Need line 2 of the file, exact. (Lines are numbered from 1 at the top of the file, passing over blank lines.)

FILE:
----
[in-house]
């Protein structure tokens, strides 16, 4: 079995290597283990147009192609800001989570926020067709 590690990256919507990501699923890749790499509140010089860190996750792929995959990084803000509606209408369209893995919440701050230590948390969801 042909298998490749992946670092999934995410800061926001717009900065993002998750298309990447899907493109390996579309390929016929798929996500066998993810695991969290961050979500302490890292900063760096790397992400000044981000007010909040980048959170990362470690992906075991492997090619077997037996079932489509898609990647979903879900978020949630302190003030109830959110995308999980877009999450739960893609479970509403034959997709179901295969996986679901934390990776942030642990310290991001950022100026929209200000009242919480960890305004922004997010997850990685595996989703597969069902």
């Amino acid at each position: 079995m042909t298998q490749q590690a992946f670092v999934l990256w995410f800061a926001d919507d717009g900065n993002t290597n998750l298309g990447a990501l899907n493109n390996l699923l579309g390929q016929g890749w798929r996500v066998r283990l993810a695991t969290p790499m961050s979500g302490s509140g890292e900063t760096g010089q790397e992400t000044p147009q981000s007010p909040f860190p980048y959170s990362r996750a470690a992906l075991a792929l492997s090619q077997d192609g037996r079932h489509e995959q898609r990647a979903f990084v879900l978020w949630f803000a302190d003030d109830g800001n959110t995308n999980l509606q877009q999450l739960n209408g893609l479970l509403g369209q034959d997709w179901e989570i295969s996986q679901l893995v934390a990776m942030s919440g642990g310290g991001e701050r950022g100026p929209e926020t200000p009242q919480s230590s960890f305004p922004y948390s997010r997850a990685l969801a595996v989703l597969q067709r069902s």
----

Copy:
């Protein structure tokens, strides 16, 4: 079995290597283990147009192609800001989570926020067709 590690990256919507990501699923890749790499509140010089860190996750792929995959990084803000509606209408369209893995919440701050230590948390969801 042909298998490749992946670092999934995410800061926001717009900065993002998750298309990447899907493109390996579309390929016929798929996500066998993810695991969290961050979500302490890292900063760096790397992400000044981000007010909040980048959170990362470690992906075991492997090619077997037996079932489509898609990647979903879900978020949630302190003030109830959110995308999980877009999450739960893609479970509403034959997709179901295969996986679901934390990776942030642990310290991001950022100026929209200000009242919480960890305004922004997010997850990685595996989703597969069902």